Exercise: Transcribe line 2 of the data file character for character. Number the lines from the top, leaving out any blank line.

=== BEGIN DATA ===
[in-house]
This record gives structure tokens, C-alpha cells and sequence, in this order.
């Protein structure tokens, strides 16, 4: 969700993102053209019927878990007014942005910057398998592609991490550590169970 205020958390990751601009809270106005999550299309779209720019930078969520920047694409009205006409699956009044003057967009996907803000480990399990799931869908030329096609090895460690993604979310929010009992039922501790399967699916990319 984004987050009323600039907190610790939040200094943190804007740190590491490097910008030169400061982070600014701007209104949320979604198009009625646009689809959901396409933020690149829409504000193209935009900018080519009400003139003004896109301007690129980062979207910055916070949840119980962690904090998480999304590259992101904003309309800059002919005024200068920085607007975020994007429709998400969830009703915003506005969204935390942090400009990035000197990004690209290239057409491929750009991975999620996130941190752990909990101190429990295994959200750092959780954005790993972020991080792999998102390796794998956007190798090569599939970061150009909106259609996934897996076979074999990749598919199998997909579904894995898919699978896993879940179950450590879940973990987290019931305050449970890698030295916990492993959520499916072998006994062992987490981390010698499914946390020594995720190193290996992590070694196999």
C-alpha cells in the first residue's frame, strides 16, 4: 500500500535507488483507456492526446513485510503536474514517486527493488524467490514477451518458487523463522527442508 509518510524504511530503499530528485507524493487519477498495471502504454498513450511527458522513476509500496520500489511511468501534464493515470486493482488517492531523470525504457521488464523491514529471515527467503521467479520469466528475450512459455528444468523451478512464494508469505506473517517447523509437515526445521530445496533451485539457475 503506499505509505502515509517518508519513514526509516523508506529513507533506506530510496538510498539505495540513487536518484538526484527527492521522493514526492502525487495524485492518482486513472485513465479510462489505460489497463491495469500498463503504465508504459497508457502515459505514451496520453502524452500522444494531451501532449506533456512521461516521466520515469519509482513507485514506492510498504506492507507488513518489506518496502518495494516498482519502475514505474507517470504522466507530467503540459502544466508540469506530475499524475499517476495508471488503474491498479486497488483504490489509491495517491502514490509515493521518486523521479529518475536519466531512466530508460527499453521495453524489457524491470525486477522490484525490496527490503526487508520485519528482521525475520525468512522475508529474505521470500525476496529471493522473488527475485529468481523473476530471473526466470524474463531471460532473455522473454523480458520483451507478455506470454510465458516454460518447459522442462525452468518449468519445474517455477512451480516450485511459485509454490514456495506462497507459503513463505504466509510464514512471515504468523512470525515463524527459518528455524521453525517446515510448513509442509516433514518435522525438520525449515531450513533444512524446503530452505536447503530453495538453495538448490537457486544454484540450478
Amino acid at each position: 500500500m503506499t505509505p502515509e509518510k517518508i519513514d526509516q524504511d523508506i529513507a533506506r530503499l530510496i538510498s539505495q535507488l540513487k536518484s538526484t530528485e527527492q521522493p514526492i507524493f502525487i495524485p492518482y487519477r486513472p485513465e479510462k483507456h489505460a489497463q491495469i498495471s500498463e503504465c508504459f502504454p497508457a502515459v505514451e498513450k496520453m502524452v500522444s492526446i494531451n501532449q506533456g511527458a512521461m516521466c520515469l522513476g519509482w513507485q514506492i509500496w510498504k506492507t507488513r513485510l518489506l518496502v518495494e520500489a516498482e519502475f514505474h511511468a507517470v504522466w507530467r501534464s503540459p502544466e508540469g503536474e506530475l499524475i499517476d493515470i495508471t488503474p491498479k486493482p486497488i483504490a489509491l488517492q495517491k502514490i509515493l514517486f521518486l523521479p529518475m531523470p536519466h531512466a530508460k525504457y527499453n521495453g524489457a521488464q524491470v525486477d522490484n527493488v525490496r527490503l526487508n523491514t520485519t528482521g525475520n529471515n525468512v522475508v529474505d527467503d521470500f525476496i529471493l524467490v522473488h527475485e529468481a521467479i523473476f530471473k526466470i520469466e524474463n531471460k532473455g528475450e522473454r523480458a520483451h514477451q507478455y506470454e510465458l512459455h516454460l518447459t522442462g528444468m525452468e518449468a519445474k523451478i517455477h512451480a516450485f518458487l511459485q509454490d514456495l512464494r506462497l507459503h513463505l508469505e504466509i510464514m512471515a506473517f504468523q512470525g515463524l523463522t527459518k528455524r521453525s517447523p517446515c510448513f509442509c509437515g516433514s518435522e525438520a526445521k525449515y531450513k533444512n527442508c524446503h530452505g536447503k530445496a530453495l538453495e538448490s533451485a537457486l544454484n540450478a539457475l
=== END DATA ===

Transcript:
This record gives structure tokens, C-alpha cells and sequence, in this order.